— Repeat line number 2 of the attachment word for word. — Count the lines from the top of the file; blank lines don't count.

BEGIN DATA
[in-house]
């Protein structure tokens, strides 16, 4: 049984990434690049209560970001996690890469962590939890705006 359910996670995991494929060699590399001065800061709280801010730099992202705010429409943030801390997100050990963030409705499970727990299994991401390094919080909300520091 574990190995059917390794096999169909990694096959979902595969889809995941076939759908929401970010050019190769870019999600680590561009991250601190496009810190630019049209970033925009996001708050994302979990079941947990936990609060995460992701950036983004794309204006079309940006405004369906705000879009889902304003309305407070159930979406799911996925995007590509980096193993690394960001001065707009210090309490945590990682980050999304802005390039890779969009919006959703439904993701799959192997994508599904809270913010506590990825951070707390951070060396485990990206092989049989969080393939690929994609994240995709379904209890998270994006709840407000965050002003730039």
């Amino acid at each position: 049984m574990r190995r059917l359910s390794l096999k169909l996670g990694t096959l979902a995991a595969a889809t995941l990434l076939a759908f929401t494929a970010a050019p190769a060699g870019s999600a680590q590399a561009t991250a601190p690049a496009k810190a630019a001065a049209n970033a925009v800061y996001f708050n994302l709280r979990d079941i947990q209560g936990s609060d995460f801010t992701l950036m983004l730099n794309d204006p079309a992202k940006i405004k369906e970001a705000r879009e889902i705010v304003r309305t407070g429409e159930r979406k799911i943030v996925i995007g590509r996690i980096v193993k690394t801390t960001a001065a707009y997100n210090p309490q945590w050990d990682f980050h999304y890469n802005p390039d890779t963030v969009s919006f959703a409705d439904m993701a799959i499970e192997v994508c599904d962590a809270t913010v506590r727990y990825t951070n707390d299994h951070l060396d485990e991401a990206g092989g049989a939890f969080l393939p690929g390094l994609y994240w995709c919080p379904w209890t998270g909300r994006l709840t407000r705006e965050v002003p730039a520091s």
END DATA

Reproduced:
């Protein structure tokens, strides 16, 4: 049984990434690049209560970001996690890469962590939890705006 359910996670995991494929060699590399001065800061709280801010730099992202705010429409943030801390997100050990963030409705499970727990299994991401390094919080909300520091 574990190995059917390794096999169909990694096959979902595969889809995941076939759908929401970010050019190769870019999600680590561009991250601190496009810190630019049209970033925009996001708050994302979990079941947990936990609060995460992701950036983004794309204006079309940006405004369906705000879009889902304003309305407070159930979406799911996925995007590509980096193993690394960001001065707009210090309490945590990682980050999304802005390039890779969009919006959703439904993701799959192997994508599904809270913010506590990825951070707390951070060396485990990206092989049989969080393939690929994609994240995709379904209890998270994006709840407000965050002003730039």